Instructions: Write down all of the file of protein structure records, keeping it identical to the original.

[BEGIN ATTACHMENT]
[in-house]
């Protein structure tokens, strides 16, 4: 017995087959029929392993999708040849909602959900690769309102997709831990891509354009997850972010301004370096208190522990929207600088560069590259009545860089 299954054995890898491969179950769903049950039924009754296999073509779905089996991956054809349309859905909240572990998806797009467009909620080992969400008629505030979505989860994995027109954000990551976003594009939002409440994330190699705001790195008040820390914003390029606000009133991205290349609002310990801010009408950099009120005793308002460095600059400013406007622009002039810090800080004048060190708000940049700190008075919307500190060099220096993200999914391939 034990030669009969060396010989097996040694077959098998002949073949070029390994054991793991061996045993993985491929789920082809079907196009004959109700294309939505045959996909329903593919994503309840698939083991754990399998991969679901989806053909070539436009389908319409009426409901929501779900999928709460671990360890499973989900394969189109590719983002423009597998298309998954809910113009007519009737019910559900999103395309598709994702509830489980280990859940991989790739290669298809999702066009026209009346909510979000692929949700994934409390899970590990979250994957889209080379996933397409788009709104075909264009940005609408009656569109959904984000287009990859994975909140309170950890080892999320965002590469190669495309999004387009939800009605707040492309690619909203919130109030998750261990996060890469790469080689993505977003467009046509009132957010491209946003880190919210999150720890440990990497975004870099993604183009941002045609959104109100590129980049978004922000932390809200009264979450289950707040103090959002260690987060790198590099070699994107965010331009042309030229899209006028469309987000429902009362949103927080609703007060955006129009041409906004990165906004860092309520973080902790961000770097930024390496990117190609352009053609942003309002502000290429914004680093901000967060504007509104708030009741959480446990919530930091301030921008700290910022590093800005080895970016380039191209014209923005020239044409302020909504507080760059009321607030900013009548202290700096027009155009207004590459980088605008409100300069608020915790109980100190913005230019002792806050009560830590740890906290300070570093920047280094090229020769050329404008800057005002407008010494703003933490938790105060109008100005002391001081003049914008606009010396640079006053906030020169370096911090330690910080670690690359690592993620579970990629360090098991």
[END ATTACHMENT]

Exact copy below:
[in-house]
């Protein structure tokens, strides 16, 4: 017995087959029929392993999708040849909602959900690769309102997709831990891509354009997850972010301004370096208190522990929207600088560069590259009545860089 299954054995890898491969179950769903049950039924009754296999073509779905089996991956054809349309859905909240572990998806797009467009909620080992969400008629505030979505989860994995027109954000990551976003594009939002409440994330190699705001790195008040820390914003390029606000009133991205290349609002310990801010009408950099009120005793308002460095600059400013406007622009002039810090800080004048060190708000940049700190008075919307500190060099220096993200999914391939 034990030669009969060396010989097996040694077959098998002949073949070029390994054991793991061996045993993985491929789920082809079907196009004959109700294309939505045959996909329903593919994503309840698939083991754990399998991969679901989806053909070539436009389908319409009426409901929501779900999928709460671990360890499973989900394969189109590719983002423009597998298309998954809910113009007519009737019910559900999103395309598709994702509830489980280990859940991989790739290669298809999702066009026209009346909510979000692929949700994934409390899970590990979250994957889209080379996933397409788009709104075909264009940005609408009656569109959904984000287009990859994975909140309170950890080892999320965002590469190669495309999004387009939800009605707040492309690619909203919130109030998750261990996060890469790469080689993505977003467009046509009132957010491209946003880190919210999150720890440990990497975004870099993604183009941002045609959104109100590129980049978004922000932390809200009264979450289950707040103090959002260690987060790198590099070699994107965010331009042309030229899209006028469309987000429902009362949103927080609703007060955006129009041409906004990165906004860092309520973080902790961000770097930024390496990117190609352009053609942003309002502000290429914004680093901000967060504007509104708030009741959480446990919530930091301030921008700290910022590093800005080895970016380039191209014209923005020239044409302020909504507080760059009321607030900013009548202290700096027009155009207004590459980088605008409100300069608020915790109980100190913005230019002792806050009560830590740890906290300070570093920047280094090229020769050329404008800057005002407008010494703003933490938790105060109008100005002391001081003049914008606009010396640079006053906030020169370096911090330690910080670690690359690592993620579970990629360090098991």